25. DNS

DNS iss an abbreviation for Domain Name Server. According to cloudflare, Domain Name System (DNS) is basically the phonebook of the Internet. Humans access information online through domain names, like nytimes.com or espn.com. Web browsers interact through Internet Protocol (IP) addresses. DNS translates domain names to IP addresses so browsers can load Internet resources.

In the simplest definition, A Domain Name Server (DNS) is a server that stores domain names. To expand, a Domain Name Server (DNS) is a special server that keeps/stores a directory of unique domain names. It also translates domain names into addresses called the Internet Protocol (IP) address. The contents of most websites are usually served from a DNS located in different parts of the world.

26. DOM

A Document Object Model (DOM) is used to describe the entire part of an HTML web page occupying the full width of a browser. To fully clarify this —each object on an HTML document occupies a certain x and y coordinate. As a result, they each come together to form the DOM of a website when displayed on a browser. This concept is important when making dynamic and interactive interfaces.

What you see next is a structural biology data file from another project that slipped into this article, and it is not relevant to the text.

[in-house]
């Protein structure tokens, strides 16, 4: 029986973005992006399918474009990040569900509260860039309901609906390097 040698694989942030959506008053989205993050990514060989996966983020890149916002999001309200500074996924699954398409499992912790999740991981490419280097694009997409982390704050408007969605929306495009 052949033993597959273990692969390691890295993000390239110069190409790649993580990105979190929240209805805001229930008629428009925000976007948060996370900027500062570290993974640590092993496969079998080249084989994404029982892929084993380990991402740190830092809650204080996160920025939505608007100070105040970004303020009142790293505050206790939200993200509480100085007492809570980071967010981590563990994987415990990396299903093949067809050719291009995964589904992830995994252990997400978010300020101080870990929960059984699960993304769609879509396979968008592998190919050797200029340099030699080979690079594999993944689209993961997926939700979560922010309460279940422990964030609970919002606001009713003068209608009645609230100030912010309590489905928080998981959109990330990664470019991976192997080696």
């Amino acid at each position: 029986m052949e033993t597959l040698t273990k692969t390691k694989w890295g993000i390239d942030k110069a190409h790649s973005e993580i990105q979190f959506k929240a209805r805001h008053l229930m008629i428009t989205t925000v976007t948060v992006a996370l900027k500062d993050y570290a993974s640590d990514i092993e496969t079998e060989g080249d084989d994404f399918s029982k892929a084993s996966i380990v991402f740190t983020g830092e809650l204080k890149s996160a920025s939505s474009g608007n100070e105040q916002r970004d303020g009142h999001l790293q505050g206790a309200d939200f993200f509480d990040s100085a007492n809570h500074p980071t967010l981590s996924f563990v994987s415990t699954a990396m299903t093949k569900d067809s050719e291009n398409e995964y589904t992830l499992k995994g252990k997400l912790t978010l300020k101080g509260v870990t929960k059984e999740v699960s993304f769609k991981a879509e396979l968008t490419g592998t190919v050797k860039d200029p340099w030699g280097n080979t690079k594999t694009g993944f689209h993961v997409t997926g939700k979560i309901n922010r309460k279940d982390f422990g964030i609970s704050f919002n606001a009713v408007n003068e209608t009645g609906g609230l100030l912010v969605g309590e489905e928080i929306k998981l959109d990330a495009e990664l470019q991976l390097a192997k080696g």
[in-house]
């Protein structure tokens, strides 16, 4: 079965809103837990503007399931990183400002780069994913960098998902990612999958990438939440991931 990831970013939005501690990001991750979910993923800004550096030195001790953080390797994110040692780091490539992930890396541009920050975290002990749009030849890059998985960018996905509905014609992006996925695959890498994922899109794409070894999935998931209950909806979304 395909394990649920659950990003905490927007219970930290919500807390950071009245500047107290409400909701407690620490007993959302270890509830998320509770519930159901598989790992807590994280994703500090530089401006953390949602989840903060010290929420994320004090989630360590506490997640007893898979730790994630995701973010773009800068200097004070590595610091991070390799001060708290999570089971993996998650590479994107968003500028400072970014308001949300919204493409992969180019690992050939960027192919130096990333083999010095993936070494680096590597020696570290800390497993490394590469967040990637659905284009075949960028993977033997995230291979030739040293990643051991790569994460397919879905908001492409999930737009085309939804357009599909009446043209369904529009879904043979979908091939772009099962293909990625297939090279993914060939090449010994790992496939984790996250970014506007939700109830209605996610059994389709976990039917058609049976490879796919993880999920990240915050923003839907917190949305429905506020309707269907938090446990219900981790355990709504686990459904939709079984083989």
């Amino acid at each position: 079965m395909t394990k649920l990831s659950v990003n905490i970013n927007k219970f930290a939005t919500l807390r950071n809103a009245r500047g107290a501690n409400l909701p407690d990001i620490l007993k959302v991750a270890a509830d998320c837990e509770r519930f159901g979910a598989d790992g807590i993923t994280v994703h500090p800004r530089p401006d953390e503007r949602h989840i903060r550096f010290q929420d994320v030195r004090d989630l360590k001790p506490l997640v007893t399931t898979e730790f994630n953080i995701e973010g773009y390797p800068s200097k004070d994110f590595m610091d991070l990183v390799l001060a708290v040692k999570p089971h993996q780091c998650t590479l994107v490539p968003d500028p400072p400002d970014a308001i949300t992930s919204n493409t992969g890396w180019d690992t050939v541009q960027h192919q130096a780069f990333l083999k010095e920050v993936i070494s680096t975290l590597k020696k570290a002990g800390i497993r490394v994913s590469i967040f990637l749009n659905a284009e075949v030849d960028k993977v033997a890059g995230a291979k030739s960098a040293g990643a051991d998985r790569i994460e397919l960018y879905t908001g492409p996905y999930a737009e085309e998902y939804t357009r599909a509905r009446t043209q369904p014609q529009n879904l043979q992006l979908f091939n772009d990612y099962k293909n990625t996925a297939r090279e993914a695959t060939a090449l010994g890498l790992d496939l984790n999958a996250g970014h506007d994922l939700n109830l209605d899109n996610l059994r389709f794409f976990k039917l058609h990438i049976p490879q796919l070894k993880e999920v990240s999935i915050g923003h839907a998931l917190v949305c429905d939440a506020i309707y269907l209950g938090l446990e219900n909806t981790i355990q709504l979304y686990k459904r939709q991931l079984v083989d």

27. Domain or Domain Name

A domain or domain is a web address that is used to uniquely identify, locate and consequently fetch data belonging to a particular website — even though they have the same prefixes. It is important to know that these domains are stored as IP addresses in a DNS —explained above.

28. Favicon

Short for “Favorite Icon,” this is the icon that appears in your website browser tab.

29. Follow

The term "follow" is an attribute that instructs a search engine bot or web crawler to crawl the links located on a web page where it's indicated.

30. Framework

A framework is a term used to traditionally describe software solutions or other web functionalities that make web development and design easier.

Frameworks are important in web development as it helps developers to write industrial-deplorable, optimized, and secure codes at the shortest time possible. Also, some frameworks such as bootstrap and foundation are used by web designers to create responsive websites across all platforms.

31. Front-End